Case study 4.1

Imagine that you are working on the ward that Jamal is going to be admitted to.

  • How can you work with other people before, during and after his admission to ensure that he is safeguarded?
  • Who will you need to work with?

In thinking about how best to safeguard Jamal during his forthcoming hospital admission it is important to first consider what you know about him, his likes and dislikes, the support he requires and who might be able to provide you with this information. This is so that you can provide person-centred care and ensure that his needs are appropriately met. The scenario notes that he has only limited verbal communication but that he tends to communicate through his behaviour. This means that it is important to find out from people who know him well how he communicates his needs.

As this is a planned admission it may be possible to speak with the carers that usually support him before he is admitted so that this information can be gathered and recorded. One way of doing this is by developing what is known as a ‘hospital passport’. This is a document that records information about individuals with learning disabilities (e.g. their communication, health and support needs along with their preferences and dislikes) so that it can be taken to hospital with them to assist hospital staff who may not know the individual well. However, if such a document is developed it is important that it is shared with all members of the ward team so that they can provide appropriate support. For example, to avoid causing additional stress to Jamal it would be better not to offer him orange juice or to touch his head unless absolutely necessary.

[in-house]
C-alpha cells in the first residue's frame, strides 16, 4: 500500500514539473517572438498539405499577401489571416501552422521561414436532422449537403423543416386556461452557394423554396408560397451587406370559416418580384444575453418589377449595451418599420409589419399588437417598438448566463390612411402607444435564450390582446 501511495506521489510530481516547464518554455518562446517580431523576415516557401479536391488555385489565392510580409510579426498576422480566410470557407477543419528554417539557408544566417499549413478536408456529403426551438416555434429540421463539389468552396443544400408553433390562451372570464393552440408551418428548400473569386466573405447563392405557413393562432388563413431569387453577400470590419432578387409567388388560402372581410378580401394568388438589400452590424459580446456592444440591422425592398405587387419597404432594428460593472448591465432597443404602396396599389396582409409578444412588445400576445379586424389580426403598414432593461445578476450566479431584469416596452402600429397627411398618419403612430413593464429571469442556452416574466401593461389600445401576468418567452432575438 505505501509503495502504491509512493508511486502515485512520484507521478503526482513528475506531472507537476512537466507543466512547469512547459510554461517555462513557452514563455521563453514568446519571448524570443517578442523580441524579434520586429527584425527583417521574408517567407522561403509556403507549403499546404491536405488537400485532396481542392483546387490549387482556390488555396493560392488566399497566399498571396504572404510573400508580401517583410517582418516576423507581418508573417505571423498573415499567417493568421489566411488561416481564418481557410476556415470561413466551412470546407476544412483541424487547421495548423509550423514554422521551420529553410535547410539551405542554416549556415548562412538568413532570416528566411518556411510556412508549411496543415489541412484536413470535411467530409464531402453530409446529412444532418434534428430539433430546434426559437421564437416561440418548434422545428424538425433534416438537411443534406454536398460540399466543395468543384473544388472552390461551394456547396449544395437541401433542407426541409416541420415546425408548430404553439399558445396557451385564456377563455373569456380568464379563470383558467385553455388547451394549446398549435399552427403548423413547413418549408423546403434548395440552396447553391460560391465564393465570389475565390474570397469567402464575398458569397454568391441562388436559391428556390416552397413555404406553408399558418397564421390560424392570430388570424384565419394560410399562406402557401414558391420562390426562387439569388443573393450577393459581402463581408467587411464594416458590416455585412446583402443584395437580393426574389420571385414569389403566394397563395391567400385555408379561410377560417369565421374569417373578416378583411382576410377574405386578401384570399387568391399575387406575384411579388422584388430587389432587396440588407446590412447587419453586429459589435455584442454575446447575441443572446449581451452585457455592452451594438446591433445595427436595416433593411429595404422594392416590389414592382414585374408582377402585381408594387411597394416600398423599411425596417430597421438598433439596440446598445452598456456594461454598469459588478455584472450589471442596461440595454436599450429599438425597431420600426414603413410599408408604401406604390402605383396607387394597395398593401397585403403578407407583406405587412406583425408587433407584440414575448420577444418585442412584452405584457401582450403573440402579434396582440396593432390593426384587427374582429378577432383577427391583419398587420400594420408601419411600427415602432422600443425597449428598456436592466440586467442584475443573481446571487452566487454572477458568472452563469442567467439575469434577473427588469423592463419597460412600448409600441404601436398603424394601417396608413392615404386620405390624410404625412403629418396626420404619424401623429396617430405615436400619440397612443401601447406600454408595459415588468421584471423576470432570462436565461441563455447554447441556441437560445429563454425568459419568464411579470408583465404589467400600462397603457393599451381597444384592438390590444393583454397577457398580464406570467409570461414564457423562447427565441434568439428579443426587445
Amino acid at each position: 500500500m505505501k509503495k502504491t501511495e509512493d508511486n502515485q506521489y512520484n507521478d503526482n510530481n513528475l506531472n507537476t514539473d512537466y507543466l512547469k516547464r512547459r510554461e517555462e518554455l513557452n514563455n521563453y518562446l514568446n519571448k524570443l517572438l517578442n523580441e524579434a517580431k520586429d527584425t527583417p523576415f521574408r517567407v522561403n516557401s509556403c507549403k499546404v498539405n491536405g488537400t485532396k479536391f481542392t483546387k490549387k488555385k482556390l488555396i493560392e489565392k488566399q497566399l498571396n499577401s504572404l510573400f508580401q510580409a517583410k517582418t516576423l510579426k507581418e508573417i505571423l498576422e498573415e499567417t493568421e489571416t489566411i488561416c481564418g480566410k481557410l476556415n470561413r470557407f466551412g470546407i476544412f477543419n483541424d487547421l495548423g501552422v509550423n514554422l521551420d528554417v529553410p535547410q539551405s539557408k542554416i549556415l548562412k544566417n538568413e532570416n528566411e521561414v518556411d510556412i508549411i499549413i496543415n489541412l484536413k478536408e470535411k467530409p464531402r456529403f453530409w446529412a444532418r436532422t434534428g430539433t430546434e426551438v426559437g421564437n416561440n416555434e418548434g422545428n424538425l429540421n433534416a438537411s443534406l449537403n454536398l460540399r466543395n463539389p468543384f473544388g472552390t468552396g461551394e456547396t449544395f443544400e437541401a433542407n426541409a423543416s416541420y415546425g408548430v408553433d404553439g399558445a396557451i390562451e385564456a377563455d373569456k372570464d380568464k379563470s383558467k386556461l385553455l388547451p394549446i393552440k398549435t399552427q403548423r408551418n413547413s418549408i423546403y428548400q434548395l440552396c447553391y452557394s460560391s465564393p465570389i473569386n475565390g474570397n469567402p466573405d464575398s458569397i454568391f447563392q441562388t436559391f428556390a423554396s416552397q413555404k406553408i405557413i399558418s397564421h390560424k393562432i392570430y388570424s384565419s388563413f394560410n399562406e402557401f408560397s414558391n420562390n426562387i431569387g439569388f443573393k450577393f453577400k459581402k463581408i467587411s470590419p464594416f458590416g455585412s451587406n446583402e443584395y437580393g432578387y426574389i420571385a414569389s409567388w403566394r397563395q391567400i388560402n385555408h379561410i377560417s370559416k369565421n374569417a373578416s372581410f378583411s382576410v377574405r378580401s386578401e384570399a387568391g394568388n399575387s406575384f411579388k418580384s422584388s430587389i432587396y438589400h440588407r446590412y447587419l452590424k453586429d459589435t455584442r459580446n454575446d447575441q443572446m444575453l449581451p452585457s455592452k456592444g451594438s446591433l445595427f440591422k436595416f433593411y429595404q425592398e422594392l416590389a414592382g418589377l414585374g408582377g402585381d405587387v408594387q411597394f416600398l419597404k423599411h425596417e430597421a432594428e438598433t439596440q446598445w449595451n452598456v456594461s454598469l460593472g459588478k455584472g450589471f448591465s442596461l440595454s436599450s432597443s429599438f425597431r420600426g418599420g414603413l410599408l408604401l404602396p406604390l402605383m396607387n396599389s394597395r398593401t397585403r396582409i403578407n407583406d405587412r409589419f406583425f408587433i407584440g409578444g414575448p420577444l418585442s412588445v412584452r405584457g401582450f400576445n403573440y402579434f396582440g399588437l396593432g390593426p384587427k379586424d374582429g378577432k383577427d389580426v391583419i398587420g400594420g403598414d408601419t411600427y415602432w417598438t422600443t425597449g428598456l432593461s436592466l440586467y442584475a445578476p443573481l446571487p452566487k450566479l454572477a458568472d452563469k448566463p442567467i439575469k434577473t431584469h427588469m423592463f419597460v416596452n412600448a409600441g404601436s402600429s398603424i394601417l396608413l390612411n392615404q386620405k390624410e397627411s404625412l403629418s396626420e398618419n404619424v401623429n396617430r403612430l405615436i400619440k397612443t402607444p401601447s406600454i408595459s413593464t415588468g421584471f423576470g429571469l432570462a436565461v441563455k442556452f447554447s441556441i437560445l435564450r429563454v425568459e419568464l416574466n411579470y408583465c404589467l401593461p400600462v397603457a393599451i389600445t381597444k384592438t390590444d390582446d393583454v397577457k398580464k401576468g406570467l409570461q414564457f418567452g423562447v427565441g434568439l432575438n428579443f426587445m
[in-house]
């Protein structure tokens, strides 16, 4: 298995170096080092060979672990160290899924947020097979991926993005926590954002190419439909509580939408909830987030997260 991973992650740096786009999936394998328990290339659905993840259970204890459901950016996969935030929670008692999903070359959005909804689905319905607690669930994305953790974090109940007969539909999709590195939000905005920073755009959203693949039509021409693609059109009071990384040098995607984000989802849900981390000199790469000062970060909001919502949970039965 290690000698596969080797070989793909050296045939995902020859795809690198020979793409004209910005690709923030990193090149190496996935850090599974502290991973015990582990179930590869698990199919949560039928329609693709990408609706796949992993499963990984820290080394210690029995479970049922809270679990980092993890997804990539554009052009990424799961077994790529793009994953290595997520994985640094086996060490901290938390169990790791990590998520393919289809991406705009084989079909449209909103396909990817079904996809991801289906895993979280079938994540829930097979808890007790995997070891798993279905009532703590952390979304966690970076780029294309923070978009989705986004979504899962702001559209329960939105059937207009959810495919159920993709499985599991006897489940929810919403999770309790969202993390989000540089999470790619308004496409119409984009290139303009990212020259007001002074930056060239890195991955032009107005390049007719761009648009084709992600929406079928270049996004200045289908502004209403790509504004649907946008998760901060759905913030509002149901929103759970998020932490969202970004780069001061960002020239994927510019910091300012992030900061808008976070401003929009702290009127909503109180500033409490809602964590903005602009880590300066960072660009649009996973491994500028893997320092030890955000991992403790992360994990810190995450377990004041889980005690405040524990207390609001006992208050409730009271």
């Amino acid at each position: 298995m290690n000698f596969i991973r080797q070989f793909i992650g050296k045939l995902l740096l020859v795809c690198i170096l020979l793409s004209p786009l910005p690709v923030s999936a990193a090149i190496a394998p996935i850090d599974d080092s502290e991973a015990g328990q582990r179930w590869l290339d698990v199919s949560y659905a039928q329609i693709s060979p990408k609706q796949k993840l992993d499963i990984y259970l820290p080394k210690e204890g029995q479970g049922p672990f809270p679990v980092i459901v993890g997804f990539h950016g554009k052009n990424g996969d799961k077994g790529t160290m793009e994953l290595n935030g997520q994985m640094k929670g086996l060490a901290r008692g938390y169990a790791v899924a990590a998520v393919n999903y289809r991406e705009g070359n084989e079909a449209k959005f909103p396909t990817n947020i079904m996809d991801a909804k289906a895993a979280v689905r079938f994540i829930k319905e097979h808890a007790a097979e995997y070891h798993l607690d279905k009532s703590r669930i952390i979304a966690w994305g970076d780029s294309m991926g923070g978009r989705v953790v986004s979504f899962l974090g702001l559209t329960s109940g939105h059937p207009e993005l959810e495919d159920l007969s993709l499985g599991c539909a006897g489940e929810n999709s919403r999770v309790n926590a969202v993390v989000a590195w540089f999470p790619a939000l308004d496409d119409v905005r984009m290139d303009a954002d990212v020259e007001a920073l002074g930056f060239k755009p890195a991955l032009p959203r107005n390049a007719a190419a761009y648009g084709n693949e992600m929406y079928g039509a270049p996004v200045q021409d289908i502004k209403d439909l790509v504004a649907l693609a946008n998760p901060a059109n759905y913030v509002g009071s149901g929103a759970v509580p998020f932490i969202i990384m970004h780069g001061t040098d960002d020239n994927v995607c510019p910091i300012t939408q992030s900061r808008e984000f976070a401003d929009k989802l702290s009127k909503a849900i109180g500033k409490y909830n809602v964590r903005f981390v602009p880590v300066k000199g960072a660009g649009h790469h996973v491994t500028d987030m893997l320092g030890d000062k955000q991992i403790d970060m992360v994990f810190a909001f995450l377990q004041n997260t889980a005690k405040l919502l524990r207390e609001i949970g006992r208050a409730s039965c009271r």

There is other information in the case scenario that you could use to make Jamal’s stay as safe as possible. For example it states that he likes music, the company of other people and to have lots of activities. It may, therefore, be appropriate to ensure that he has music to listen to and activities to keep him occupied while in hospital. It may be possible for a member of his care staff or family to stay on the ward with him to support him.

It is also important to consider his safety when he is discharged. Jamal will not be able to communicate any special support he needs as a result of having the operation to his care staff so it is essential that ward staff ensure that his support staff have a good understanding of any specific requirements.